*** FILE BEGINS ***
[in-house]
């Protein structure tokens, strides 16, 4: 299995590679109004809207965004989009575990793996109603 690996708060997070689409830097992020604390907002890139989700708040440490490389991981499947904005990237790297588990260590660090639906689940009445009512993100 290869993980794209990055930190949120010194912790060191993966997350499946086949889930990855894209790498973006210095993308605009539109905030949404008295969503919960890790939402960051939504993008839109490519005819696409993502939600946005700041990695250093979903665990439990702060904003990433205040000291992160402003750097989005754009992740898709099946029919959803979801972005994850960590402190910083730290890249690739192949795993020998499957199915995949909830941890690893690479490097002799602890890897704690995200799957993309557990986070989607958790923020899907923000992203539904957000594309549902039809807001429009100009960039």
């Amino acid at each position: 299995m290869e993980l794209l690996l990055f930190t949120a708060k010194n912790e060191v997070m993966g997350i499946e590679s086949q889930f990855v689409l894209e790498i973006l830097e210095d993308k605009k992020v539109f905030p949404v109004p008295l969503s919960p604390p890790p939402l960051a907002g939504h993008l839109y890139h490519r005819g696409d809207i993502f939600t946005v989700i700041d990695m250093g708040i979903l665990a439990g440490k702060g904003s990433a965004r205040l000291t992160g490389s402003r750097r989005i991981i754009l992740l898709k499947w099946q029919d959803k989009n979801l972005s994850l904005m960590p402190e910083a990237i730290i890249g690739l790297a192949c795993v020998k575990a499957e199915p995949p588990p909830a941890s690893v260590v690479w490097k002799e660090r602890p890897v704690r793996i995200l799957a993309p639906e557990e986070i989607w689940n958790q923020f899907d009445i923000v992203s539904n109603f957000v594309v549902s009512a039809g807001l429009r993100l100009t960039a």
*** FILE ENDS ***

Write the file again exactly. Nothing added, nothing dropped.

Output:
[in-house]
């Protein structure tokens, strides 16, 4: 299995590679109004809207965004989009575990793996109603 690996708060997070689409830097992020604390907002890139989700708040440490490389991981499947904005990237790297588990260590660090639906689940009445009512993100 290869993980794209990055930190949120010194912790060191993966997350499946086949889930990855894209790498973006210095993308605009539109905030949404008295969503919960890790939402960051939504993008839109490519005819696409993502939600946005700041990695250093979903665990439990702060904003990433205040000291992160402003750097989005754009992740898709099946029919959803979801972005994850960590402190910083730290890249690739192949795993020998499957199915995949909830941890690893690479490097002799602890890897704690995200799957993309557990986070989607958790923020899907923000992203539904957000594309549902039809807001429009100009960039």
């Amino acid at each position: 299995m290869e993980l794209l690996l990055f930190t949120a708060k010194n912790e060191v997070m993966g997350i499946e590679s086949q889930f990855v689409l894209e790498i973006l830097e210095d993308k605009k992020v539109f905030p949404v109004p008295l969503s919960p604390p890790p939402l960051a907002g939504h993008l839109y890139h490519r005819g696409d809207i993502f939600t946005v989700i700041d990695m250093g708040i979903l665990a439990g440490k702060g904003s990433a965004r205040l000291t992160g490389s402003r750097r989005i991981i754009l992740l898709k499947w099946q029919d959803k989009n979801l972005s994850l904005m960590p402190e910083a990237i730290i890249g690739l790297a192949c795993v020998k575990a499957e199915p995949p588990p909830a941890s690893v260590v690479w490097k002799e660090r602890p890897v704690r793996i995200l799957a993309p639906e557990e986070i989607w689940n958790q923020f899907d009445i923000v992203s539904n109603f957000v594309v549902s009512a039809g807001l429009r993100l100009t960039a």